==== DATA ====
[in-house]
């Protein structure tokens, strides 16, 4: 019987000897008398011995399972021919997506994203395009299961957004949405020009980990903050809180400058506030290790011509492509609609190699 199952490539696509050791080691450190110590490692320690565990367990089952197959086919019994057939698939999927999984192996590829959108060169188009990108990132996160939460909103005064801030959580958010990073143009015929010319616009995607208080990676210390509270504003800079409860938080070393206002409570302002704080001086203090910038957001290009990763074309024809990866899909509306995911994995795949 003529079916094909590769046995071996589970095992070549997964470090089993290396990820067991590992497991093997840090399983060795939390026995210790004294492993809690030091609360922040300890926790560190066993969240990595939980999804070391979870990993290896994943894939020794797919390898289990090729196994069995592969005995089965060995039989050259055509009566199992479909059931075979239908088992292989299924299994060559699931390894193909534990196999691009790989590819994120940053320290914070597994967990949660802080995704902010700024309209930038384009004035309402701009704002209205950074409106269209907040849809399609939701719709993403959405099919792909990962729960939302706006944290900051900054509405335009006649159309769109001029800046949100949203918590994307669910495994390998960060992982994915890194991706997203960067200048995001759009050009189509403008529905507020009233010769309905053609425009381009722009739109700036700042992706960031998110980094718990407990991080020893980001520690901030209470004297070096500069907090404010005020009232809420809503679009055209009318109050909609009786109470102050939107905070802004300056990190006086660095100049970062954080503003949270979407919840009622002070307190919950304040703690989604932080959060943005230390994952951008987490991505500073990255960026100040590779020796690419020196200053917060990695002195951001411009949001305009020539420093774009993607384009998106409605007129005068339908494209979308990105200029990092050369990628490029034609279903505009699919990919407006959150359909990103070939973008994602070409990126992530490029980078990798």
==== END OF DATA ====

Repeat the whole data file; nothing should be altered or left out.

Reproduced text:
[in-house]
């Protein structure tokens, strides 16, 4: 019987000897008398011995399972021919997506994203395009299961957004949405020009980990903050809180400058506030290790011509492509609609190699 199952490539696509050791080691450190110590490692320690565990367990089952197959086919019994057939698939999927999984192996590829959108060169188009990108990132996160939460909103005064801030959580958010990073143009015929010319616009995607208080990676210390509270504003800079409860938080070393206002409570302002704080001086203090910038957001290009990763074309024809990866899909509306995911994995795949 003529079916094909590769046995071996589970095992070549997964470090089993290396990820067991590992497991093997840090399983060795939390026995210790004294492993809690030091609360922040300890926790560190066993969240990595939980999804070391979870990993290896994943894939020794797919390898289990090729196994069995592969005995089965060995039989050259055509009566199992479909059931075979239908088992292989299924299994060559699931390894193909534990196999691009790989590819994120940053320290914070597994967990949660802080995704902010700024309209930038384009004035309402701009704002209205950074409106269209907040849809399609939701719709993403959405099919792909990962729960939302706006944290900051900054509405335009006649159309769109001029800046949100949203918590994307669910495994390998960060992982994915890194991706997203960067200048995001759009050009189509403008529905507020009233010769309905053609425009381009722009739109700036700042992706960031998110980094718990407990991080020893980001520690901030209470004297070096500069907090404010005020009232809420809503679009055209009318109050909609009786109470102050939107905070802004300056990190006086660095100049970062954080503003949270979407919840009622002070307190919950304040703690989604932080959060943005230390994952951008987490991505500073990255960026100040590779020796690419020196200053917060990695002195951001411009949001305009020539420093774009993607384009998106409605007129005068339908494209979308990105200029990092050369990628490029034609279903505009699919990919407006959150359909990103070939973008994602070409990126992530490029980078990798």